May 15, '08 1:28 PM
“And they said unto me, The remnant that are left of the captivity there in the province are in great affliction and reproach: the wall of Jerusalem also is broken down, and the gates thereof are burned with fire. And it came to pass, when I heard these words, that I sat down and wept, and mourned certain days, and fasted, and prayed before the God of heaven.” – Nehemiah 1:3-4
In 1880, the French, bolstered by a recent success in building the Suez Canal, decided to undertake the digging of the Panama Canal. They envisioned a fifty-mile passage running at sea level, which would require no locks. Unfortunately, after thirteen years of difficult work to remove seventy-seven million cubic feet of dirt, there had been 22,000 deaths among workers (mostly from malaria and yellow fever) and a great deal of digging still remained. Keeping an experienced workforce was impossible given the number of deaths, which, along with other unexpected challenges, led the French to abandon the task.
Though completion seemed hopeless, the United States bought out the French interests and restarted work on the canal in 1904. By then, the cause of disease among French workers had been traced to mosquitoes, so the Americans' first step was to eliminate that threat. They also redesigned the canal to include locks that would raise the ships higher, thus greatly reducing the amount of digging needed to complete the project. The canal, once believed impossible to accomplish, was formally opened in August of 1914.
Our focus verses are from another example of overcoming circumstances that once appeared insurmountable. Although Nehemiah had never lived in Jerusalem , he wept when he heard that the Israelite captives who had returned there were under great oppression, and that the city walls remained broken down and its gates burned. However, instead of just dwelling in grief, Nehemiah beseeched God to give him mercy in the sight of the king of Persia and an opportunity to go to the city to rebuild. As a result, the king not only granted Nehemiah permission to go to Jerusalem, but also gave him letters that would ensure his safe passage, and provided timber for reconstruction. Nehemiah faced challenges along the way, but he remained steadfast and the walls were successfully completed.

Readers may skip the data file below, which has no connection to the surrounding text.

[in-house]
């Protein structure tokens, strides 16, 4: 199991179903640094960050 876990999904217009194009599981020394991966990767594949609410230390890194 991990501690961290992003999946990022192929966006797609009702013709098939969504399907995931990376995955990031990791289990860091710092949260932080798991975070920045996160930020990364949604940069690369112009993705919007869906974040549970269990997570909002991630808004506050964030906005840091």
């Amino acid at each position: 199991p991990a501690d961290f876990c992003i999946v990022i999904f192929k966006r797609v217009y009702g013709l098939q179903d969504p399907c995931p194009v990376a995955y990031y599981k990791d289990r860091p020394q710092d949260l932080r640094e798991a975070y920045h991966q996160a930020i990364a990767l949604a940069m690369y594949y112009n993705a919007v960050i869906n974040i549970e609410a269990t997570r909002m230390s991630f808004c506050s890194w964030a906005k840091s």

In our Christian lives, we may also face situations that seem impossible. We might even begin to think that doing nothing would be easier than trying to overcome and win the victory. However, if we earnestly ask the Lord for His help and willingly take the necessary steps to prevail, God will go before us and help us conquer whatever obstacles come our way. We do not need to live in defeat; just as God did for Nehemiah, He can make the impossible possible for us! If you are facing an overwhelming circumstance, take it to the Lord in prayer and He will make a way for you to overcome!
May 15, '08 7:38 AM
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